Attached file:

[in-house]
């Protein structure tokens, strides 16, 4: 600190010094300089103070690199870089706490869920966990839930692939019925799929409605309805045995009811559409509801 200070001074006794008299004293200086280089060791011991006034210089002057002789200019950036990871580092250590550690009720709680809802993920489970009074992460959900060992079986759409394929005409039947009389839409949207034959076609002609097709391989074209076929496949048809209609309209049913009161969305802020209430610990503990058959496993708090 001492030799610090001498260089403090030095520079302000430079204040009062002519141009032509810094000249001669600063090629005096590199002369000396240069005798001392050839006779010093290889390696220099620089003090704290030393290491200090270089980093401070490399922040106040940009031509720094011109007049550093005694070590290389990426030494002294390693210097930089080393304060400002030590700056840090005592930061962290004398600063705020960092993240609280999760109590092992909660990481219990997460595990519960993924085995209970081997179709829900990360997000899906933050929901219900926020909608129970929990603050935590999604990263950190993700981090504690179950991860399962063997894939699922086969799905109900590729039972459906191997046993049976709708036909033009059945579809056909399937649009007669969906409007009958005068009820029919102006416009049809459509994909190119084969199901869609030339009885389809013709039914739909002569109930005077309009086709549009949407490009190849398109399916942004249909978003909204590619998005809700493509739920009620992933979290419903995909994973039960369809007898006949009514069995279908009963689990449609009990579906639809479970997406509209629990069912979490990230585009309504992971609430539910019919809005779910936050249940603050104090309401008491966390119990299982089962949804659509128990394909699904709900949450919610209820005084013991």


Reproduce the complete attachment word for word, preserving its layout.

[in-house]
């Protein structure tokens, strides 16, 4: 600190010094300089103070690199870089706490869920966990839930692939019925799929409605309805045995009811559409509801 200070001074006794008299004293200086280089060791011991006034210089002057002789200019950036990871580092250590550690009720709680809802993920489970009074992460959900060992079986759409394929005409039947009389839409949207034959076609002609097709391989074209076929496949048809209609309209049913009161969305802020209430610990503990058959496993708090 001492030799610090001498260089403090030095520079302000430079204040009062002519141009032509810094000249001669600063090629005096590199002369000396240069005798001392050839006779010093290889390696220099620089003090704290030393290491200090270089980093401070490399922040106040940009031509720094011109007049550093005694070590290389990426030494002294390693210097930089080393304060400002030590700056840090005592930061962290004398600063705020960092993240609280999760109590092992909660990481219990997460595990519960993924085995209970081997179709829900990360997000899906933050929901219900926020909608129970929990603050935590999604990263950190993700981090504690179950991860399962063997894939699922086969799905109900590729039972459906191997046993049976709708036909033009059945579809056909399937649009007669969906409007009958005068009820029919102006416009049809459509994909190119084969199901869609030339009885389809013709039914739909002569109930005077309009086709549009949407490009190849398109399916942004249909978003909204590619998005809700493509739920009620992933979290419903995909994973039960369809007898006949009514069995279908009963689990449609009990579906639809479970997406509209629990069912979490990230585009309504992971609430539910019919809005779910936050249940603050104090309401008491966390119990299982089962949804659509128990394909699904709900949450919610209820005084013991």